Exudative the process is characterized by acute or subacute onset and progressive course; there is much less (9.5% of cases). Infiltrates in exudative process usually bright red, swollen, soft, gelatinous, in most cases, diffuse and quickly disintegrate. Sometimes on the surface swollen infiltrate visible submucosal miliary tubercles (printing. table, Fig. 3). Ulcers often multiple, but may be isolated, quickly join in a solid, deep, crater ulcers often penetrate to nadgraditi and cartilage, with a dirty-gray bloom, bleeding granulations, less whitish-yellow potowatami or roscovitine cheesy masses (printing. table, Fig. 4). In such cases, a biopsy find areas of necrosis; sometimes cellular elements are missing, but with special colouring of Mycobacterium tuberculosis last detected in large quantities.
In the healing of ulcers can occur scars usually in the form of single surface, off-white, shiny strips of irregular shape (printing. table, Fig. 5). Rarely are formed massive concentric scars, substantially narrowing clearance bronchi (printing. table, Fig. 6). Fistulas occur most often in patients with primary TB at the break of tracheo-broncho-pulmonary lymph nodes. In secondary tuberculosis this complication is rare.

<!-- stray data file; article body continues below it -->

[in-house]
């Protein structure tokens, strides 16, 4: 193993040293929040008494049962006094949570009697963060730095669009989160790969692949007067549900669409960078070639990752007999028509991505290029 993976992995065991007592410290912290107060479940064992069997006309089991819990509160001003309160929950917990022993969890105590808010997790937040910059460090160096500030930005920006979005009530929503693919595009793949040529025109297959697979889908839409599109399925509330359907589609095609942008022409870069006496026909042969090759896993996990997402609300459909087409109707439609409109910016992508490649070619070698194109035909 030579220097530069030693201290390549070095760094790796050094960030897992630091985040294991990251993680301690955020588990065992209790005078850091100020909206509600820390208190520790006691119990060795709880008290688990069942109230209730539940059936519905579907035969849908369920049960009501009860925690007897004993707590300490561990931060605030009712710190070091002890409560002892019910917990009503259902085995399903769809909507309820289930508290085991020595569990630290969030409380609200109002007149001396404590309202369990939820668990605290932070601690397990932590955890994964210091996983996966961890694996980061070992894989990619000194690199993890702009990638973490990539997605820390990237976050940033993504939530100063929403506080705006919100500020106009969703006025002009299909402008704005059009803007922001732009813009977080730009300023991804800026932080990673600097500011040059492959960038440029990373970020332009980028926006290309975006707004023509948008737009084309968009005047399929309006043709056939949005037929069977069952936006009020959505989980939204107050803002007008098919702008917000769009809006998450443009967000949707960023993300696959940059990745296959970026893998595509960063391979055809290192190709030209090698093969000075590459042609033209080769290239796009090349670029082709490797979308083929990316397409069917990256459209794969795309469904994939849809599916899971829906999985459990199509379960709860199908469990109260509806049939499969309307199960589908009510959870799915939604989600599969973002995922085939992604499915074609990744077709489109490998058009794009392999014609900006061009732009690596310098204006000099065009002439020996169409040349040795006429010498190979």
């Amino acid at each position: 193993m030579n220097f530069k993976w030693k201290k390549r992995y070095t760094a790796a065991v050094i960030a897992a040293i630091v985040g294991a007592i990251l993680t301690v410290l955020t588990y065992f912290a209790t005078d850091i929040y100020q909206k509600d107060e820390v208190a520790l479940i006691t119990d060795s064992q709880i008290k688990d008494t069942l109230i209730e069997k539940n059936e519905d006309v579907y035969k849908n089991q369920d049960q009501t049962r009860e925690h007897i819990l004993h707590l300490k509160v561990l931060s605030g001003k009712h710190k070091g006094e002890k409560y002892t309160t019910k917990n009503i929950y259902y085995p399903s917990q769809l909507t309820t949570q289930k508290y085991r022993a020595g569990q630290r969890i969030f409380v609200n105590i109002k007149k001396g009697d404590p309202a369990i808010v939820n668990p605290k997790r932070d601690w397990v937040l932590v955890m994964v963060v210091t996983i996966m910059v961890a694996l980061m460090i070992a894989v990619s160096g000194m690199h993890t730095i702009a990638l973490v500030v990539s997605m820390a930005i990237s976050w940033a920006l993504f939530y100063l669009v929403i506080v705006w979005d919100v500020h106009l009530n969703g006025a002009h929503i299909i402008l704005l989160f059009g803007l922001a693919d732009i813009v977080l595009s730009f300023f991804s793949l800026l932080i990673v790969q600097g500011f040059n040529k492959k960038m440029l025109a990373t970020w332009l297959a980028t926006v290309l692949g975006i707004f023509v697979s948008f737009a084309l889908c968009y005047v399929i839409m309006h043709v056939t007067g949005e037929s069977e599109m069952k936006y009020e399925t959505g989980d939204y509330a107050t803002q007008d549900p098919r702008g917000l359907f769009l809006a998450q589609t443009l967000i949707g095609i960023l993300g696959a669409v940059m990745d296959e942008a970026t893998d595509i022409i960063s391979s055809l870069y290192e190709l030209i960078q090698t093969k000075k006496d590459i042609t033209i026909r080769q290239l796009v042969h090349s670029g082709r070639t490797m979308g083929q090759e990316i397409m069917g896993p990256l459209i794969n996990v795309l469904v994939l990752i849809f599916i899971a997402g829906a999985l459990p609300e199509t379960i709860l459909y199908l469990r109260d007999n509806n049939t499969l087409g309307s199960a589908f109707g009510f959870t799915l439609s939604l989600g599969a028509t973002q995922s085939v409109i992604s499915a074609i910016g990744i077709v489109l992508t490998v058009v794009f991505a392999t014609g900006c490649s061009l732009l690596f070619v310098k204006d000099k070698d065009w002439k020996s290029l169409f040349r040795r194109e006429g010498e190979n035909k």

Fistulas are of various character: from a barely visible bronchoscopically point perforation (printing. table, Fig. 7) to massive wounded infiltrate, covered with lush, lush granulations and caseosa (printing. table, Fig. 8). In such cases, not always at the first bronchoscopy can diagnose fistula. When emerging perforation first bronchoscopy revealed swelling of the mucous membrane serving bronchus lumen, in the future, shaped like a polypoid a boil (printing. table, Fig. 9) or cone-shaped ledge with caseosa (printing. table, Fig. 10).
Localization of TB changes observed in the home and in the left main, Stalowa, inferior, in the mouths of equity and segment B., and often in the right upper lobe of the lung. Bronholiticeski fistulas are found in the area of mediastinal lymph nodes (bifurcation, the inner side of the main B. and so on).

tuberculosis, bronchial
Fig. 1. Productive infiltrate the inner wall of the right main bronchus. Fig. 2. Productive ulcer inner wall of the right main bronchus. Fig. 3. Exudative infiltrate with miliary knots of the lower wall of the mouth of the right upper lobe lung; stenosis of the II degree. Fig. 4. Exudative ulcer right side of the trachea and rear-inner wall of the right main bronchus; stenosis And degree. Fig. 5. The scar of the lower wall of the mouth of the right upper lobe lung. Fig. 6. Cicatricial stenosis of the II degree mouth right inferior bronchus.

Fig. 7. Broncho-lymph fistula left main bronchus. Fig. 8. Broncho-lymph productive fistula with granulations and caseosa on the right wall of the bifurcation of the trachea. Fig. 9, Broncho-lymph productive infiltrate (polypoid) of the left main bronchus. Fig. 10. Broncho-lymph exudative infiltrate (in the form of a boil with caseosa on top) over the mouth of the right upper lobe lung; stenosis of the III degree. Fig. 11. Fibrous seal mucosal surface scarring of the lower wall of the mouth of the right upper lobe lung and the outer wall of the right main bronchus. Fig. 12. Injected capillary network vessel inner wall of the left main bronchus.